Should Clint Bowyer expect payback after he destroyed Kurt Busch's car in Darlington?
RICHMOND, VA. – The Southern 500 didn’t end well for Kurt Busch.
After Busch lined up ninth for what could have been the final attempt at a green-white-checkered-flag finish at Darlington Raceway, Clint Bowyer punted the Busch's No. 41 Chevy on the backstretch, sending it hurtling into the inside wall. His car destroyed, Busch finished 31st.
Busch spent the off week for hunting in New Zealand, where he bagged a 21-point red stag, but the Darlington incident remains fresh in his mind. Consequently, it might be best for Bowyer to stay out of Busch's crosshairs for a while.
“He had quite a few choices at the end of that race versus the choice that he made,” Busch told Motorsport.com on Friday. “I’ll remember that choice that he made when that situation comes up, if the situation is reversed.”
Bowyer described the incident as “just a bad deal”. With some cars on two fresh tires and others with four all racing to for the win, Bowyer admits “it’s a recipe for disaster”.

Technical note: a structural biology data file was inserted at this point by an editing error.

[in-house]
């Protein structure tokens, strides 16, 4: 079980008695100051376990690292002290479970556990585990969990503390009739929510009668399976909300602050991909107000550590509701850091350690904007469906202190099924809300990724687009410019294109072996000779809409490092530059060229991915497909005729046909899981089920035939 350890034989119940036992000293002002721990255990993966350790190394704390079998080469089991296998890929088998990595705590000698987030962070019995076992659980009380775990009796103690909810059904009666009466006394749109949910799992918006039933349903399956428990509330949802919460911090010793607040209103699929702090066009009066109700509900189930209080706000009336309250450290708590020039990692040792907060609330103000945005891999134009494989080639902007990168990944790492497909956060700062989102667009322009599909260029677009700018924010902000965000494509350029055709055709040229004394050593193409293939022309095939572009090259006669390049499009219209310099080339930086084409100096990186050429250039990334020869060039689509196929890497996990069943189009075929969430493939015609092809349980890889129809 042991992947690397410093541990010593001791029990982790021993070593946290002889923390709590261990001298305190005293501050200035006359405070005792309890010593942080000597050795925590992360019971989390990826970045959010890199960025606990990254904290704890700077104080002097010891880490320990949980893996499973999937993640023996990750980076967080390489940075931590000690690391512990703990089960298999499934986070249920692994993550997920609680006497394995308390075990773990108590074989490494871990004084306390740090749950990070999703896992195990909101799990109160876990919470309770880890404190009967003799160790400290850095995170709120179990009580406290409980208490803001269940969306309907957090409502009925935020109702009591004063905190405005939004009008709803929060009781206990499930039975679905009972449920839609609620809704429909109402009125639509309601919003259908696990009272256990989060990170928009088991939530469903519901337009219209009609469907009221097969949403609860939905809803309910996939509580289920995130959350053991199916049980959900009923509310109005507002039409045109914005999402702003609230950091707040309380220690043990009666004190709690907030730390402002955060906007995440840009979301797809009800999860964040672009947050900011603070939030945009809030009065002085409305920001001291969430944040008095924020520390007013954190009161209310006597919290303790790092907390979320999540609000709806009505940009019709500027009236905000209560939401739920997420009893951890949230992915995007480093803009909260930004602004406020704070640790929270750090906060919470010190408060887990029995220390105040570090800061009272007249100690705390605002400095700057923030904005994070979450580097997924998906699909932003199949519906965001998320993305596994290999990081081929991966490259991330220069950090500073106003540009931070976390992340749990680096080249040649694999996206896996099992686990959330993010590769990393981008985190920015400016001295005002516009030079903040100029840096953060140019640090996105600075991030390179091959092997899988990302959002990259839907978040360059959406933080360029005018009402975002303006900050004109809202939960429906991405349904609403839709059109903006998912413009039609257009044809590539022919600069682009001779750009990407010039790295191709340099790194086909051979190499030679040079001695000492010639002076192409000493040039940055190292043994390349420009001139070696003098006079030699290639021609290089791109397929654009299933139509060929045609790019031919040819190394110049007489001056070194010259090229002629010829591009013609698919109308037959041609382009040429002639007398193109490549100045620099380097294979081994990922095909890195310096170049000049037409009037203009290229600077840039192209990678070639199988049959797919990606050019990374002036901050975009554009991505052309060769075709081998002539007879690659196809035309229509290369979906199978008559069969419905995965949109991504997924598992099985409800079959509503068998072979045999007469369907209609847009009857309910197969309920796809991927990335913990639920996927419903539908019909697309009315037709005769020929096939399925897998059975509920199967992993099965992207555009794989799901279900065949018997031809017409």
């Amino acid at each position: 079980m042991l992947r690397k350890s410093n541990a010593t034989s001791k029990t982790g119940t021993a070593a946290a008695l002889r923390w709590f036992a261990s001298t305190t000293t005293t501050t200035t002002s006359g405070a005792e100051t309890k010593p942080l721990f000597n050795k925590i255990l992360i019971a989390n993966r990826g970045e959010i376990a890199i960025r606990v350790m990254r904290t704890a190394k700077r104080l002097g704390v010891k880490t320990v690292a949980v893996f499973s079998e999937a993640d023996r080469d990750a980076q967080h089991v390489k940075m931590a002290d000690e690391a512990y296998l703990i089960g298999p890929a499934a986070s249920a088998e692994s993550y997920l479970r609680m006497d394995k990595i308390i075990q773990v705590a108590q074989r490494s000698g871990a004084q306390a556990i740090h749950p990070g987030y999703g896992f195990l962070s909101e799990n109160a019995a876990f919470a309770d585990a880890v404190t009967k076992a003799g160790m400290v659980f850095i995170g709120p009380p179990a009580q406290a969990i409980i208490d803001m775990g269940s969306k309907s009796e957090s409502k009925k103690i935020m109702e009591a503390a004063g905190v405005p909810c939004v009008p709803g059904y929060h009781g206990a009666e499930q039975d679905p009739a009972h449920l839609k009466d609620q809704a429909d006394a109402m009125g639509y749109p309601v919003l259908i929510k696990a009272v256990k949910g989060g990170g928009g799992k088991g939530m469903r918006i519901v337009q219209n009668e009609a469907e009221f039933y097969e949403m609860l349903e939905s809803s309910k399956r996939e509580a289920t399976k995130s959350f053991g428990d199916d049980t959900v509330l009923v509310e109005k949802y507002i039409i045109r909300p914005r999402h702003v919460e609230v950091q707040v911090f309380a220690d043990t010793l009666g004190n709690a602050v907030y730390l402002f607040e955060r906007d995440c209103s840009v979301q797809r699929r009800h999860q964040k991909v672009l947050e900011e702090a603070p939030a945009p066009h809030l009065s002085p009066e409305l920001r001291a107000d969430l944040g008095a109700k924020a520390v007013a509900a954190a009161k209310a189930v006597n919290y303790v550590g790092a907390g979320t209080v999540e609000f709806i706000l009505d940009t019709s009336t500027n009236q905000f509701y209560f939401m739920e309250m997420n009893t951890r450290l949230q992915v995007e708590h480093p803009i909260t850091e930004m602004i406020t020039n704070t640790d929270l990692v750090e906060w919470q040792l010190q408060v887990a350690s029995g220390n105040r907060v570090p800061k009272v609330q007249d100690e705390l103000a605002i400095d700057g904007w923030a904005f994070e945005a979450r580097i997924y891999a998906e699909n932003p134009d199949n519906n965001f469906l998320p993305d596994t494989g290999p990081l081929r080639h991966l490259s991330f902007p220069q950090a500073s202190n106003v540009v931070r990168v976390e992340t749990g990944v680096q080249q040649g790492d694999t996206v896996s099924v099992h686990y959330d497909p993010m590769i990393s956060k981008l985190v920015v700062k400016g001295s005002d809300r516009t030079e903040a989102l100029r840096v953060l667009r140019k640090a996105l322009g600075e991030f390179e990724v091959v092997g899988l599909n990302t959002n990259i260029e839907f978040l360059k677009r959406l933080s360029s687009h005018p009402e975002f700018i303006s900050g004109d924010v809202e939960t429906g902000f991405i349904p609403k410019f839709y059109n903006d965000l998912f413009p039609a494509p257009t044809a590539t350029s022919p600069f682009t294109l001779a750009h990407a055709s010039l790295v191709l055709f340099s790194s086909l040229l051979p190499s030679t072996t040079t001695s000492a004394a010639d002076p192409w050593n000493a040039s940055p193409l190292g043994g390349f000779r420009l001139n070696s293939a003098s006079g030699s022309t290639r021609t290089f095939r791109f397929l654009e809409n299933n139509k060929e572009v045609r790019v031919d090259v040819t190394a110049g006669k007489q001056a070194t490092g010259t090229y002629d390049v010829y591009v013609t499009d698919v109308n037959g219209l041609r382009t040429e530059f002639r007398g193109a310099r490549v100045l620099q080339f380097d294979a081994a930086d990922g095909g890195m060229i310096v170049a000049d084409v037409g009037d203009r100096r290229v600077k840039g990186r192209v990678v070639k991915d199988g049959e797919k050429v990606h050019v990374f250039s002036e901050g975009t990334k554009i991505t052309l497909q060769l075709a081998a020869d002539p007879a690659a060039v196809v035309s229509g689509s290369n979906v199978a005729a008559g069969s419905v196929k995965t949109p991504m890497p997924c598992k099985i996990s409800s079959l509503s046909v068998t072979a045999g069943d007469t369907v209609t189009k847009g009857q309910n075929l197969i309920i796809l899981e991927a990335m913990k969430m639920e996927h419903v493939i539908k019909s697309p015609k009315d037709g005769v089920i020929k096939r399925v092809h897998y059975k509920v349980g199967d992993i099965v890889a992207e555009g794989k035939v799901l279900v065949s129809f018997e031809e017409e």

“You never want to wreck anybody,” Bowyer said Friday at Richmond. “It was quite clear that I got into the back of him and wrecked him. You always feel bad when that happens. It’s a different circumstance if you were having a skirmish with him and hatred or something and usually that’s pretty obvious to everybody.
“(Jeff) Gordon was on two (tires) and protecting it pretty hard getting in and I kind of checked up and next thing you know I’m the guy that’s three-wide and I was like, ‘Oh no’. Then I got a good run off the hill and obviously (Busch) was out of room and trying to gather things up and doing the best he could for himself and we just got into the back of him…Obviously felt bad and hated that for him. Glad he was okay, that’s a hard hit.”
Although Bowyer attempted to contact Busch because he owed him an apology, he’s not surprised there was no reply. In Busch’s defense, he received the text while his family was already en route to New Zealand.
“You understand the frustration and you put yourself in those shoes,” Bowyer said. “You probably wouldn’t reply back either. It ain’t worth a whole lot.”